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Therapy for Children & Adolescents


My approach with children and adolescents is to help them understand what is going on with their emotions so they can enjoy life, make better decisions, and stop worrying so much. Worry or anxiety can cause many secondary symptoms and problems, such as behavioral problems, poor performance at school, low moods, low self-esteem, and irritability.



Some parents worry about their parenting skills. They may feel they should be able to handle all of a child’s problems themselves. In fact, parenting is a very challenging task, and it is quite normal to have difficulties and struggle with children.



Child and adolescent therapy usually begins with the therapist meeting a child’s parents in order to gather background information. This allows us to understand the problem and determine how best to address it. After an initial assessment, I make recommendations regarding what type and frequency of therapy would be most helpful. This may be individual therapy for the child along with collateral visits with parents to discuss parenting issues, or family therapy. Some issues may be best addressed with a combination of these interventions.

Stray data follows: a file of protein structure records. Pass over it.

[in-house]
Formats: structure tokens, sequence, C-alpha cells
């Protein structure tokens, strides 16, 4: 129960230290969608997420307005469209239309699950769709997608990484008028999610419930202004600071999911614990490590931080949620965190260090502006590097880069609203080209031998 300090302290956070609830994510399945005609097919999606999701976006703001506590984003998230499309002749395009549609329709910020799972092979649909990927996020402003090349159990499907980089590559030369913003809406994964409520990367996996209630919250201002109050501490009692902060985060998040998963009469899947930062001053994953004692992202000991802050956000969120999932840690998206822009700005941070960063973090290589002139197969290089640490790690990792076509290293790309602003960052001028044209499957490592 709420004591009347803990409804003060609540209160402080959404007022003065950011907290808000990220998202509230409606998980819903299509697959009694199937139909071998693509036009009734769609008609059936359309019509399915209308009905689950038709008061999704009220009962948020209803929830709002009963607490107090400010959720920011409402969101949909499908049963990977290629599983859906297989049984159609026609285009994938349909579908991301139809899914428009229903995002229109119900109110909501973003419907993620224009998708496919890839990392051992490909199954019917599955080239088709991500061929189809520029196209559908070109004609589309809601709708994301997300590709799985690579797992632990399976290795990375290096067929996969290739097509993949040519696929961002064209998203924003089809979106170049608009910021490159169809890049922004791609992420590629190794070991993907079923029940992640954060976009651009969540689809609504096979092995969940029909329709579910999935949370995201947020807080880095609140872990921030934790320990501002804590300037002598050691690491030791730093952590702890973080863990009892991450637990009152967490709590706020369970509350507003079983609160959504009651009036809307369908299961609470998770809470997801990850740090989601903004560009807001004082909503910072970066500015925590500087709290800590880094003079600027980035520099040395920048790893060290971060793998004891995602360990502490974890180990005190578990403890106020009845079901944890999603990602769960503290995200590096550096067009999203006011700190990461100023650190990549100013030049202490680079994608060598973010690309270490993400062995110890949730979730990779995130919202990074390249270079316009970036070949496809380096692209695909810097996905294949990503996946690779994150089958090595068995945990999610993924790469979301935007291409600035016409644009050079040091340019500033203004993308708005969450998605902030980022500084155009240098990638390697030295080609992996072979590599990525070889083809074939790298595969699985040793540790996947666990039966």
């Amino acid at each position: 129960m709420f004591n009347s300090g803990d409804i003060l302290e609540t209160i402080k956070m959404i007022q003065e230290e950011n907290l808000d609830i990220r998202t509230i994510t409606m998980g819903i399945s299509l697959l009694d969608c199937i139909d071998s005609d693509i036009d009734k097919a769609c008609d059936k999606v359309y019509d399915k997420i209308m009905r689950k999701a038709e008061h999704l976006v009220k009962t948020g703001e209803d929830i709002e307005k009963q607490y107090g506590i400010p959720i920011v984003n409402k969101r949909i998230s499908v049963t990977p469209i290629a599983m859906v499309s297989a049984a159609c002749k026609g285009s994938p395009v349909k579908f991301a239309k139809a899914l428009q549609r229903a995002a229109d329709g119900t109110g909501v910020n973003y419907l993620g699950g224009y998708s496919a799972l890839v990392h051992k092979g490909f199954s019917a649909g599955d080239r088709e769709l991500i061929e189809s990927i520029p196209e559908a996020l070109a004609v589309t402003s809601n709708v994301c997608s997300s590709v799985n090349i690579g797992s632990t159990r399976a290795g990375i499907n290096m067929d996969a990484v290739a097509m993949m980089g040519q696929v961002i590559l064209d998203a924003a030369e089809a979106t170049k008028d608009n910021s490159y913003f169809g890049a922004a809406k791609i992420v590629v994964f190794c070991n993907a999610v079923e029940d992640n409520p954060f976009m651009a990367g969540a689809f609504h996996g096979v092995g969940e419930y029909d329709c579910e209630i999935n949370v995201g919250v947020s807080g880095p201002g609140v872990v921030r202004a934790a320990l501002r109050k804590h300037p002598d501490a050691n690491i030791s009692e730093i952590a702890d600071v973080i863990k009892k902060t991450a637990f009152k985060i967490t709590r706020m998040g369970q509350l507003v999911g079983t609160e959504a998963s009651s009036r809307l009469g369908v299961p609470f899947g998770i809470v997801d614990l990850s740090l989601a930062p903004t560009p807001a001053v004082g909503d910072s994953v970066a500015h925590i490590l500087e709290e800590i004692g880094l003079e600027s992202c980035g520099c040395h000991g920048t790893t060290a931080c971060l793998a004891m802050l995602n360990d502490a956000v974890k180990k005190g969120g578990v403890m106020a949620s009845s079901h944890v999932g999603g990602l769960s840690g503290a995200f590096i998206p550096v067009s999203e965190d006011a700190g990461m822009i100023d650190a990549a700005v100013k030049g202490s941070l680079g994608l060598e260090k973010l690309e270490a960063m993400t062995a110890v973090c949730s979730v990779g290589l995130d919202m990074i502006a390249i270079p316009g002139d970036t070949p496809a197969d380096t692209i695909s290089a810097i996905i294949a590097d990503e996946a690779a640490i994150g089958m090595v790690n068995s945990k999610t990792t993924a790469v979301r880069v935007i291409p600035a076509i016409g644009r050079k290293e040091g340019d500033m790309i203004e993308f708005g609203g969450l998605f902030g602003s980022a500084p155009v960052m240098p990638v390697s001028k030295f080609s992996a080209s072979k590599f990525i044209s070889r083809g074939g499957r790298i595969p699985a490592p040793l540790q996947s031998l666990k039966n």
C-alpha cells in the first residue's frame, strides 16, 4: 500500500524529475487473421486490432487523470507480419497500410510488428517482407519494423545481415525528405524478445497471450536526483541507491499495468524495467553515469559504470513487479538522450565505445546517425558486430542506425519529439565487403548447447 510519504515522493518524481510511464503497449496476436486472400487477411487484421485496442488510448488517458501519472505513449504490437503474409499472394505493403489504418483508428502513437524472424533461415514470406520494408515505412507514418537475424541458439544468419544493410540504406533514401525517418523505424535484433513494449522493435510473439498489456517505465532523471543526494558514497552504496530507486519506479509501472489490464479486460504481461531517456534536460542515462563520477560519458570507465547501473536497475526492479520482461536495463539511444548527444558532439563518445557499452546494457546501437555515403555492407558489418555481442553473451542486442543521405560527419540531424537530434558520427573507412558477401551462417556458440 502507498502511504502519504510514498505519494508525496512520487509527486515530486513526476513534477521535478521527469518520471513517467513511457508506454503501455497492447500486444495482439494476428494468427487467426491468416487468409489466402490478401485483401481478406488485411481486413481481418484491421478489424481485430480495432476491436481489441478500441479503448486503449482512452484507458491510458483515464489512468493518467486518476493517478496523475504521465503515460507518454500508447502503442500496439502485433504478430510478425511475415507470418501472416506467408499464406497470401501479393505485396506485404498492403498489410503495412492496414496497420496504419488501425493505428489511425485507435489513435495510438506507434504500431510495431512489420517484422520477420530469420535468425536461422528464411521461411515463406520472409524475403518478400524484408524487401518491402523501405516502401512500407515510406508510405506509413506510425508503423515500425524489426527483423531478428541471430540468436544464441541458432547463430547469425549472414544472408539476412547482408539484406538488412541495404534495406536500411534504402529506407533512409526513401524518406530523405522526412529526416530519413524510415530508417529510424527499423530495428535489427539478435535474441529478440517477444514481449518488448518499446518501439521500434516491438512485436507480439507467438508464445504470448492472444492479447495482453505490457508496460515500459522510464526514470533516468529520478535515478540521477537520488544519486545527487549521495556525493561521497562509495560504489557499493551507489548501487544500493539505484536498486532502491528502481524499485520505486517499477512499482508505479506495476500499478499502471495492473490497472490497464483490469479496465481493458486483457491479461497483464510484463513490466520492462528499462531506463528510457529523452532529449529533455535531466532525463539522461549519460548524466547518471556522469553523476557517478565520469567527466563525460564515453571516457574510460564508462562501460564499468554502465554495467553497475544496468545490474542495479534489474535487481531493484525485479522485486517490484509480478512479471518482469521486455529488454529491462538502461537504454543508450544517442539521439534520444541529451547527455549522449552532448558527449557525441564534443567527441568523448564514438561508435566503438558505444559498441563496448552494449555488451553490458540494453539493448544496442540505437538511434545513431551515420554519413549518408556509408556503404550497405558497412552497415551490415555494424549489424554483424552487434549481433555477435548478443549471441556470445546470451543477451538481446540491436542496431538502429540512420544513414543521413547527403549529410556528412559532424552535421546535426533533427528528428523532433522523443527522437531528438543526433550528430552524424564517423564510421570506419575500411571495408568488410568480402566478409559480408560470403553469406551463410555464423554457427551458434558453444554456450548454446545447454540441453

Child therapy is similar to adult therapy with one major difference. Instead of simply talking about one’s thoughts and feelings, like in adult therapy, children express their experiences through other means such as are, play, or stories. Children’s play tends to reflect their inner experiences. As a therapist, I help children understand their inner emotional world and help them make sense of it so that they may continue their natural development. Adolescents us a mixture of play therapy and talk therapy, depending on their age and issues they need to work through. Whatever they bring in, it is my job to understand the meaning of what they are communicating and convey that to them. This serves to hopefully untie the knots that are causing them problems.


I also often share insights with parents about what I believe the child is going through, so that parents can help their children effectively navigate their child’s struggles. Sometimes parent work involves helping parents understand how family dynamics may be contributing to a child’s difficulties. Parents have often described this as the most meaningful aspect of the work.

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